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Fasting champion Michael Mosley asks IFST audience: when it comes to public health, why skew the science?

Posted: 3 July 2018 | | No comments yet

Mosley’s lecture targeted misinformation passed down to the public, touching upon instances of media skewing scientific studies to bolster headlines and the lack of evidence supporting the long-running war on fat.

As guest speaker at the annual Institute of Food Science and Technology (IFST) lecture last week, medical doctor, broadcaster and author Michael Mosley addressed members of the food industry on the subject of ‘Food, Diet and Public Health: the role and impact of the media in presenting the scientific evidence’.

Driven by what appears to be a genuine desire to improve the health of the nation, Michael Mosley highlighted instances in which he felt scientific findings were either drastically distorted, or presented in such a way as to intentionally mislead the reader – both possibly with the intention of creating more eye-catching headlines.

As one of many illustrations of his point, he looked to The Guardian’s story: “Processed meats rank alongside smoking as cancer causes”

The story, he said, chose to present the statistics in a skewed way, stating “those who eat the most processed meat have around a 17 per cent higher risk of developing bowel cancer than those who eat the least”. However, he pointed out that, when assessing the absolute risk, the figure is only 0.9 per cent – a statistic that won’t grab anyone’s attention.

Fasting

As the co-author of best-selling book ‘The Fast Diet’ and having used fasting to reverse his own type 2 diabetes, Mosley’s interest in this area is well documented. Beyond his own experience, though, he pointed to the results a DiRECT study, published in The Lancet in February 2018. This involved 298 type 2 diabetics who were randomly assigned either fasting diets, or standard GP-approved low-fat diets as a control group. After following them for a year, the results showed that the average weight loss for the fasters was 10kg and for the control group it was 1kg. The corresponding type 2 diabetes reversal was 47 per cent for the fasters and four per cent for the control group. The fact that fasting produced the best and most definitive result should, he believes, be more widely promoted.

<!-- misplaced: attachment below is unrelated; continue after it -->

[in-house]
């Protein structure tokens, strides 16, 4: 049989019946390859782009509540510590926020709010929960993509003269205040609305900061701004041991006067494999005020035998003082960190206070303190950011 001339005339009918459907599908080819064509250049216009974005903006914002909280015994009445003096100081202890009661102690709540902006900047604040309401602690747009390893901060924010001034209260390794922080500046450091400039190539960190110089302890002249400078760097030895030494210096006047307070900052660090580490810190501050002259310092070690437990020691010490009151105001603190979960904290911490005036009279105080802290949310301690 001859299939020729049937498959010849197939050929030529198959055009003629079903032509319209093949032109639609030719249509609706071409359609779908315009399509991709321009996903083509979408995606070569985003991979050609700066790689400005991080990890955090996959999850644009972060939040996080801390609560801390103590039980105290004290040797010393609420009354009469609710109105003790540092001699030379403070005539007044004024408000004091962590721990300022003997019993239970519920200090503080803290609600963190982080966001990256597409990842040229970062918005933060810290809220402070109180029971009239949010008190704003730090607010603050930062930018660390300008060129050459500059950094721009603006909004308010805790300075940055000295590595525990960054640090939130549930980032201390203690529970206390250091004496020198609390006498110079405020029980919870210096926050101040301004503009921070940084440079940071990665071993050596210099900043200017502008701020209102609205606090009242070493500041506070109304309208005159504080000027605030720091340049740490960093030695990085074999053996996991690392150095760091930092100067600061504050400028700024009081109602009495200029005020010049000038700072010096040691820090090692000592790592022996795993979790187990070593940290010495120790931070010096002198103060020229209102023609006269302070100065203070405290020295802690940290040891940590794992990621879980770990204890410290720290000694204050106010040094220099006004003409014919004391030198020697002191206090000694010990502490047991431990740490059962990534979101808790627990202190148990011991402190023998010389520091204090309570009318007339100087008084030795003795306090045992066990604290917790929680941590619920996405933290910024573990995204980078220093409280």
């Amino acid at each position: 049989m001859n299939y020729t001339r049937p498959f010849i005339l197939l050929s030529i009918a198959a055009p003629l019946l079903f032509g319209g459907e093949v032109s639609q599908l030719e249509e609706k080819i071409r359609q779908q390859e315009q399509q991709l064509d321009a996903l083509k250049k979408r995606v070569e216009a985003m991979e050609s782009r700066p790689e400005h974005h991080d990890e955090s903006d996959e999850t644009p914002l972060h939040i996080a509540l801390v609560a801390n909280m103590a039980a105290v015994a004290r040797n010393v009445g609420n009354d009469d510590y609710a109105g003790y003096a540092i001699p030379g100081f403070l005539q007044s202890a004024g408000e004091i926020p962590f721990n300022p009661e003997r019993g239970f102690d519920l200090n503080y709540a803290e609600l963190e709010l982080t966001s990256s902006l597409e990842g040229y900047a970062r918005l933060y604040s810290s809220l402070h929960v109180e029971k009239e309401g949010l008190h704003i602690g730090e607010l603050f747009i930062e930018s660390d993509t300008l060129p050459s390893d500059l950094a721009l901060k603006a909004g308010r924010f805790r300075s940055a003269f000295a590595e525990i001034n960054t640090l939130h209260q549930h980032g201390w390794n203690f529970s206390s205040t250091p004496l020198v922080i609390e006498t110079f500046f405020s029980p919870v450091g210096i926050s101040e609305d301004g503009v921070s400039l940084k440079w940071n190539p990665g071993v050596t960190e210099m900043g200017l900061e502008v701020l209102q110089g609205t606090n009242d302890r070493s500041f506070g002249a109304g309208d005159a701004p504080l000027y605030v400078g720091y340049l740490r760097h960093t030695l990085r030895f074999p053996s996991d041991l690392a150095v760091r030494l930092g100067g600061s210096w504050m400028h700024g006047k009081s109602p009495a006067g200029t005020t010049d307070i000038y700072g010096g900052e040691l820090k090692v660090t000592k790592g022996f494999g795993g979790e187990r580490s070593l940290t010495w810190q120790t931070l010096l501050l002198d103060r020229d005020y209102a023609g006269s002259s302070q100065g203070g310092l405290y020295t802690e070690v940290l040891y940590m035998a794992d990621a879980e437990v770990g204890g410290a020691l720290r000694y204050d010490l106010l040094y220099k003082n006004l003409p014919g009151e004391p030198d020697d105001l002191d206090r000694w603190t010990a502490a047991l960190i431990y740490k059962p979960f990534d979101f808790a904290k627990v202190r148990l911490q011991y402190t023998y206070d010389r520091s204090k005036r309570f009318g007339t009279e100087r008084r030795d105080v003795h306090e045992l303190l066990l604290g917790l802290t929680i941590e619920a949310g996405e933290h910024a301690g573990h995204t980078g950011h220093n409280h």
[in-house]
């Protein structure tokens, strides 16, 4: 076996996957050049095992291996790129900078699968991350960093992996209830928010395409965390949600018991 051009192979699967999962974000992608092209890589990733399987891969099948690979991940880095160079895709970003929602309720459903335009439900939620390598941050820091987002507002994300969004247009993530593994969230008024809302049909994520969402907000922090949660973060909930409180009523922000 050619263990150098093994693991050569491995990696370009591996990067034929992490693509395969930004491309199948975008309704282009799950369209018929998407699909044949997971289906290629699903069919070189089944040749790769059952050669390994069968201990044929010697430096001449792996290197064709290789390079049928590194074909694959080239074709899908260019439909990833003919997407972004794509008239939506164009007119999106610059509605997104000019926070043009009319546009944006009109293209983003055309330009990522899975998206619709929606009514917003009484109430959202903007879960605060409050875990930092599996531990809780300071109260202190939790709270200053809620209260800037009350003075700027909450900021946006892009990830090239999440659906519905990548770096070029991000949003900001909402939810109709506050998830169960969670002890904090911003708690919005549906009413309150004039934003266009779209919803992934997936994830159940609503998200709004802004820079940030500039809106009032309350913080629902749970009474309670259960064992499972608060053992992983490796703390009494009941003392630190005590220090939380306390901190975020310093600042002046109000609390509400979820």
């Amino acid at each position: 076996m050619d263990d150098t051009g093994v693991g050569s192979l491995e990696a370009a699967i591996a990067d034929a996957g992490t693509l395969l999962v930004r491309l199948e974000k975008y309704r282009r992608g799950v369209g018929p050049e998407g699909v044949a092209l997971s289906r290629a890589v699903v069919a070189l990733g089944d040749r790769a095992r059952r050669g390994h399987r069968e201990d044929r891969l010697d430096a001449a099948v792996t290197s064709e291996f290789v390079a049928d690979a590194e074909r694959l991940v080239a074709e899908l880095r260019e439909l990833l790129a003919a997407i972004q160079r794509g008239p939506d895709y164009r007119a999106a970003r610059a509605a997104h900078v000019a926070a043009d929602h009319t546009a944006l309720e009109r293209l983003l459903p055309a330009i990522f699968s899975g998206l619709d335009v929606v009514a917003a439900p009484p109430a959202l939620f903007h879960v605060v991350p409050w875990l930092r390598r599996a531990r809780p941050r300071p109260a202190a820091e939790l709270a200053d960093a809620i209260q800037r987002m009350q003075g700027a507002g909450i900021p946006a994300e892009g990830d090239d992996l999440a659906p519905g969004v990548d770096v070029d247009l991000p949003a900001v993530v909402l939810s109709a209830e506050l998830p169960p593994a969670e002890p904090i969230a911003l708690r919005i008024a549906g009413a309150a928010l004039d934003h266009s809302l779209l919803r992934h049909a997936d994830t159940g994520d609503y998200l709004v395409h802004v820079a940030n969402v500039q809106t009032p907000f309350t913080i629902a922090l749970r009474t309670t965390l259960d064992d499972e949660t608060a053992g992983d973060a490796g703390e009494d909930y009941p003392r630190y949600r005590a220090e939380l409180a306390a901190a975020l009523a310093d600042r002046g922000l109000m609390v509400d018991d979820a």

Fat is not the enemy – ask the Mediterraneans

Pointing at a wealth of research and studies that directly compare high- and low-fat diets, Mosley maintains there is a distinct lack of proof that fat is bad for us. Yet, governments – especially in the UK by means of its NHS guidance – continue to caution against consuming too much fat and doctors still believe that a low-fat diet is the best way to control weight.

Once again, Mosley cited interesting results from a large-scale study – the PREDIMED study, in which 7,400 Spaniards were randomly allocated either a low-fat or Mediterranean diet. Both were encouraged to eat more fruit and vegetables and to cut down on sugary snacks. However, the low-fat group were encouraged to eat plenty of bread, pasta and potatoes; keep oil to a minimum; and to eat low-fat dairy and lean fish.  Mediterranean dieters, however, were encouraged to eat plenty of eggs, nuts and oily fish, as well as plenty of olive oil. They were also encouraged to eat chocolate (preferably dark) and have a glass of wine with their evening meal.

The results of the study showed that after 4.8 years, the high-fat Med dieters were 30 per cent less likely to die from a heart attack or stroke than those on the low-fat diet; their risk of developing diabetes was cut by 52 per cent and women who were additionally supplemented with extra-virgin olive oil were 68 per cent less likely to develop breast cancer. The high-fat dieters also suffered less decline in cognitive function than those on the low-fat diet.

Despite these paradigm-shifting results from a long-term independent study, Mosley noted with disappointment that the UK Government’s translation of how to follow a Mediterranean diet on its NHS Choices website entirely missed the point; advising individuals to “have some dairy or dairy alternatives (such as soya drinks) – but choose lower-fat”.

For Michael Mosley at least, calorie-counting is the order of the day – at least for two days if you need to lose weight – but for the remaining five, it’s unsaturated fat and protein, plenty of fruit and veg, with the odd square of dark chocolate and glass of red wine thrown in for good measure.      

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